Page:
But veterans of the U.S. Cadet Nurse Corps have never been recognized for their service to the country. The cadet nurses remain the only uniformed corps members from World War II not to be recognized as veterans.
What were male nurses called? ›
During World War I male nurses served on the frontline, helping the injured. But, though holding the same training and diplomas as their female equivalents, they were known as “orderlies” and were paid about half of what women were.
Who was the famous nurse who killed patients? ›
Charles Edmund Cullen (born February 22, 1960) is an American serial killer. Cullen, a nurse, murdered dozens – possibly hundreds – of patients during a 16-year career spanning several New Jersey medical centers, until being arrested in 2003.
Who was the most famous nurse in ww2? ›
Ruby Bradley. Army Col. Ruby Bradley entered the U.S. Army Nurse Corps (ANC) as a surgical nurse – she would retire as one of the most decorated women in U.S. military history.
What were WWII nurses called? ›
These nurses, known as flight nurses, were specially trained to help transport stable patients from frontline makeshift hospitals in Europe to regular medical facilities in England for further medical treatment, using the same transport planes that the Airborne used to "drop" paratroopers.
Here are a few of the most common nursing mistakes: Forgetting to turn on the bed alarm for a patient at high risk for falls. Incorrectly programming an IV pump resulting in underdosing or overdosing. Failing to report a change in a patient's condition.
What state has the strictest nursing laws? ›
Florida's nurse practitioner supervision laws are among some of the strictest in the nation. State law requires that nurse practitioners work under the supervision of a physician when it comes to practice and prescribing.
What is the biggest ethical issue in nursing? ›
Perhaps one of the most common examples of ethical dilemmas in nursing occurs when nurses must determine if it is appropriate to discuss a patient's medical information with a parent or guardian. For years, parents and guardians were allowed access to medical records for any patient under the age of eighteen.
Can nurses text their patients? ›
HIPAA does not prohibit the use of text messaging in healthcare. It is perfectly acceptable for doctors, nurses, and other healthcare professionals to communicate with each other – and even patients – via text message.
Do doctors tell nurses what to do? ›
It is the physician who makes the key decisions about patient medical diagnosis and treatment and issues orders that nurses are expected to follow. Physicians, who in hospitals are not the direct supervisors of nurses, nevertheless wind up often telling nurses what to do.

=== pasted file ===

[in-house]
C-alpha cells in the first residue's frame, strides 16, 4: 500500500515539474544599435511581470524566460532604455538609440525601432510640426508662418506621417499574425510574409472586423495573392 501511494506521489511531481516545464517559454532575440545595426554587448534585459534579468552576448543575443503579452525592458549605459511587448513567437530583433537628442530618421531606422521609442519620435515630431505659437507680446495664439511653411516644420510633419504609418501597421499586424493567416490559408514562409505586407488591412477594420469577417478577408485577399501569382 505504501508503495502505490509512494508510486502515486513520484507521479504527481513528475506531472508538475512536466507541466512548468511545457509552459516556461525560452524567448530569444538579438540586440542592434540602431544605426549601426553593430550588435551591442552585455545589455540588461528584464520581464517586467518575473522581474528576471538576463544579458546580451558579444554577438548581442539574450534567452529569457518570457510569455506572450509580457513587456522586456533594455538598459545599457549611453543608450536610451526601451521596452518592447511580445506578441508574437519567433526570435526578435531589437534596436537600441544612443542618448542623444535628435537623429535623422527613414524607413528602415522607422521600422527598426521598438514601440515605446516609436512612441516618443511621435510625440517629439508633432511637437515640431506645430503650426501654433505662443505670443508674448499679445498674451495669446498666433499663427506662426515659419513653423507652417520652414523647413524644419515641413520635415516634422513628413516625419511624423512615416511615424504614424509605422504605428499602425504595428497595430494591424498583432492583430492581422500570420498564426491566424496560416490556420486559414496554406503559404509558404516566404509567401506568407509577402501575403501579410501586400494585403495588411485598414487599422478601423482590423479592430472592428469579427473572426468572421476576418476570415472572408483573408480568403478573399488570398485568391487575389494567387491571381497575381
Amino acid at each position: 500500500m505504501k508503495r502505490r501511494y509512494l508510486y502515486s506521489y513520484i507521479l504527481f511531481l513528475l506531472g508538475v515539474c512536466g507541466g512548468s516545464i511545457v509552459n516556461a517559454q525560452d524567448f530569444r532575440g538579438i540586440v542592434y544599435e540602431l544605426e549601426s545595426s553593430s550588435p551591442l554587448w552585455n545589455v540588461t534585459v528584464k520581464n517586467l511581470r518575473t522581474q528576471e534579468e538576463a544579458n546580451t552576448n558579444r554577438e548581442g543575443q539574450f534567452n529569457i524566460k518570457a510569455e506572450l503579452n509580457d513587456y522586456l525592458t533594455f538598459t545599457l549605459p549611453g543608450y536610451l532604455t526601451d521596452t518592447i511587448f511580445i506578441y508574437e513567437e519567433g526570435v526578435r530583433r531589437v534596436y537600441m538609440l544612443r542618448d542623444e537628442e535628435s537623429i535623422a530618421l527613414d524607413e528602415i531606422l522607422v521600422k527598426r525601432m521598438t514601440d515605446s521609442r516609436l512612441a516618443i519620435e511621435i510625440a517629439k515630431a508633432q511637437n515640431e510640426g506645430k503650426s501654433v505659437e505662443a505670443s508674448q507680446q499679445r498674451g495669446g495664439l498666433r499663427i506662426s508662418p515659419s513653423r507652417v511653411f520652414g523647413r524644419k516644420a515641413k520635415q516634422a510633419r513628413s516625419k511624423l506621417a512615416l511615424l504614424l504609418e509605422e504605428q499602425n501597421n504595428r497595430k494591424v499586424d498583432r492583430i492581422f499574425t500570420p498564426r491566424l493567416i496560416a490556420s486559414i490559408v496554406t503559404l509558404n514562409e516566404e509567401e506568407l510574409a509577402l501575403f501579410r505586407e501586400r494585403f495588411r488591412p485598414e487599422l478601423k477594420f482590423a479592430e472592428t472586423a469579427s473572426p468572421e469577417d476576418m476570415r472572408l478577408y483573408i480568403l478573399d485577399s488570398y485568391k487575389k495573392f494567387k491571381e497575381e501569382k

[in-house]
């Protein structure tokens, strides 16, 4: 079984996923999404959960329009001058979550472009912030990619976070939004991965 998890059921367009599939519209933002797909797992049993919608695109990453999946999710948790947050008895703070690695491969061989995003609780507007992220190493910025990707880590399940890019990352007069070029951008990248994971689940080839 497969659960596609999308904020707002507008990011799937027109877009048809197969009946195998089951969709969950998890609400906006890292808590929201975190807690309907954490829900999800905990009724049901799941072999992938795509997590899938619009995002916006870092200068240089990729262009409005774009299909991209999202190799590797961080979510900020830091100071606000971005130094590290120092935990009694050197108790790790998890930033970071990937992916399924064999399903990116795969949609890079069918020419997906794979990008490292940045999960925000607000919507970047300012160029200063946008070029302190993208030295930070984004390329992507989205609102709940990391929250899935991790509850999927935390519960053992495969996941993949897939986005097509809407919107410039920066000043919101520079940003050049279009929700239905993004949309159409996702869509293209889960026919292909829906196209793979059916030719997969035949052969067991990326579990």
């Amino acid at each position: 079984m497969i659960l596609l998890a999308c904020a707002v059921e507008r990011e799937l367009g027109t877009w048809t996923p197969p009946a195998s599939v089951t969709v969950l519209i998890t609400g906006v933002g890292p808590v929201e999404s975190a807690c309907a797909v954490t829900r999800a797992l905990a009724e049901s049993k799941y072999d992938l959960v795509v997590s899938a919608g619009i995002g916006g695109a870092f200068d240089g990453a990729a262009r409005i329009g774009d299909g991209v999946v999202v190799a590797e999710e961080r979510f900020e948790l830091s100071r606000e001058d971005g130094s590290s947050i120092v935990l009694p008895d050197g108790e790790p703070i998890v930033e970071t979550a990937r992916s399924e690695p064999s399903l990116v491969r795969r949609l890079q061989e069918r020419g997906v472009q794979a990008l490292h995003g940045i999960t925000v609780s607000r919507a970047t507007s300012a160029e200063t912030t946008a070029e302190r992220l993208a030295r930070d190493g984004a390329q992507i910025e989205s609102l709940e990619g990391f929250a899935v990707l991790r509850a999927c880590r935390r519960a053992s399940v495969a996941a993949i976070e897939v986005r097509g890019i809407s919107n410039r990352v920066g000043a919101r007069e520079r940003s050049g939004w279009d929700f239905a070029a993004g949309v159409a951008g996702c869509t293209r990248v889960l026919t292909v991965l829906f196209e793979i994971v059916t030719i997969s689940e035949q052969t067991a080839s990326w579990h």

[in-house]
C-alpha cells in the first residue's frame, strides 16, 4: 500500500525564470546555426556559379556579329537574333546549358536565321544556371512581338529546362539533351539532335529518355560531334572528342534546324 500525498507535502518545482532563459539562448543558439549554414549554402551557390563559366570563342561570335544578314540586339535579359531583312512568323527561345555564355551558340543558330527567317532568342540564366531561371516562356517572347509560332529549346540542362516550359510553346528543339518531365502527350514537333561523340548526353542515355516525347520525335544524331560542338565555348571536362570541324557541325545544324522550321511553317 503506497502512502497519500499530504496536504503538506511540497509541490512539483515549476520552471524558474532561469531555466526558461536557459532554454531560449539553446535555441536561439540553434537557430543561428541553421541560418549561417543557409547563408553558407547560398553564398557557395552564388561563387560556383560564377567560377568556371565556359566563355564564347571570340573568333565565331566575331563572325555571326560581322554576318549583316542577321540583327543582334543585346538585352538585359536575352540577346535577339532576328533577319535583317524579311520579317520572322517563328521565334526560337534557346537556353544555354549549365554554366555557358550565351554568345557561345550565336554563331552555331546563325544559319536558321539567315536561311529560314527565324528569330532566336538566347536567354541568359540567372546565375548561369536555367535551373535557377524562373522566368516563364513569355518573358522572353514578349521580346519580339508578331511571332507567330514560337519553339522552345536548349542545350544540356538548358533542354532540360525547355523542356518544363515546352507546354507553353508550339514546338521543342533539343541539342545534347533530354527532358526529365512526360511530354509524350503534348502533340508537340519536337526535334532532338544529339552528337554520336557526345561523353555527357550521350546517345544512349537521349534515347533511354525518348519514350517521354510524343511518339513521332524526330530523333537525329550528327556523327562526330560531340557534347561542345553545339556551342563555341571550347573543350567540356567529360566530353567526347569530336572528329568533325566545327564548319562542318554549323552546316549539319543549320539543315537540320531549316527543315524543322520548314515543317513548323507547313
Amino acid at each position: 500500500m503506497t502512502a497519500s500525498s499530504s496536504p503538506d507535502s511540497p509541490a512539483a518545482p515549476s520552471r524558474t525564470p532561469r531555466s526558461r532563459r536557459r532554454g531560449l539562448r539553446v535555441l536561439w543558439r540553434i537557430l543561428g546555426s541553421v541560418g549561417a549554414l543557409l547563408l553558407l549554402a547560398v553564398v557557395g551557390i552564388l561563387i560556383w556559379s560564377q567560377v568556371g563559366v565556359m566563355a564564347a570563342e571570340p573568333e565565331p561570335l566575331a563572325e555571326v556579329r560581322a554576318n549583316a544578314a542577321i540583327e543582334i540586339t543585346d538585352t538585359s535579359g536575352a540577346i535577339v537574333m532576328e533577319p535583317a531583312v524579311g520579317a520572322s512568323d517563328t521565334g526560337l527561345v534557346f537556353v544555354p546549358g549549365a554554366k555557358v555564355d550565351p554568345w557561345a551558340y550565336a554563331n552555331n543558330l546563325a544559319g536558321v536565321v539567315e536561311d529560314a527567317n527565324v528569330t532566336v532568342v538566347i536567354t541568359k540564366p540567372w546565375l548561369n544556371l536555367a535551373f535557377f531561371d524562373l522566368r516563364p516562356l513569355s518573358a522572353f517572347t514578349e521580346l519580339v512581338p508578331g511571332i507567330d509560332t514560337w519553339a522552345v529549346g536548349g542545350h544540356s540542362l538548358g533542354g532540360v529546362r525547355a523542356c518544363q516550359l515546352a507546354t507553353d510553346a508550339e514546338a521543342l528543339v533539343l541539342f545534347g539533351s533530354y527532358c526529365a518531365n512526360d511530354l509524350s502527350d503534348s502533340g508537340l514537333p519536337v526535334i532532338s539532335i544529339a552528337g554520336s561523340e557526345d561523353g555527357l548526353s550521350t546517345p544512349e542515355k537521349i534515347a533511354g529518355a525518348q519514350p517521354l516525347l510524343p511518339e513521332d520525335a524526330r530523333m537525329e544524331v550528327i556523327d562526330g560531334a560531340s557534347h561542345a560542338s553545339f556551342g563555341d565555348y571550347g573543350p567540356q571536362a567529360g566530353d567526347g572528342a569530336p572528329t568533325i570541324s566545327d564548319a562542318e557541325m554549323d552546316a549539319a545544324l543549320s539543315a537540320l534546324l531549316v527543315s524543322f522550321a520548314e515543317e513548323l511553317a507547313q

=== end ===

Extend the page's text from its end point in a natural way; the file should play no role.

Is it illegal to withhold a diagnosis from a patient? ›
Except in emergency situations in which a patient is incapable of making an informed decision, withholding information without the patient's knowledge or consent is ethically unacceptable.
What is unethical behavior for a nurse? ›
Examples include breaching nurse-patient confidentiality, theft of patient money, belongings or identity, and crossing nurse-patient professional boundaries.
What is ethical violation in nursing? ›
Ethical issues happen when choices need to be made, the answers may not be clear and the options are not ideal. The result could be declines in the quality of patient care; problematic clinical relationships; and moral distress, which is defined as knowing the right thing to do but not being allowed or able to do it.
What is an unethical behavior? ›
Unethical behavior is when a person, a professional, or an industry does anything that is considered unacceptable because they are against the social norms. Individuals, businesses, professions, and politicians may all engage in unethical behavior.
What is an example of nurse nurse conflict? ›
Value conflict occurs when two nurses have different personal values. For example, you overhear another nurse talking about their personal beliefs, which contradict your own. Although different beliefs and values can create tension, the goal of conflict resolution should be to reach a mutual, positive change.
Toxic Nursing Environment
What are the 7 caring behaviors encounters of nurses? ›
Typically, the employees have overwhelming stress and individuals seem to be rewarded for unethical, nasty, and harmful actions and attitudes. Employees working in these types of nursing environments can experience a sense of helplessness and feel their ideas may not be heard.
The top ten caring behaviors, derived from nursing literature are; attentive listening, comforting, honesty, patience, responsibility, providing information so the patient can make an informed decision, touch, sensitivity, respect, calling the patient by name (Taber's 1993).
How would you handle a conflict between two nurses on your staff? ›
What is the most common type of aggression nurses experience? ›
How Nurse Leaders Can Deal with Conflict
- Be Proactive in Intervening. ...
- Stay Calm. ...
- Communicate to All Parties. ...
- Suggest Solutions. ...
- Clear Communication Across All Staff. ...
- Encourage All to Be Respectful. ...
- Training and Education. ...
- Identify Potential Conflicts Before They Happen.
Within nursing teams, the most common type of violence is verbal abuse, which is considered less severe than physical aggression.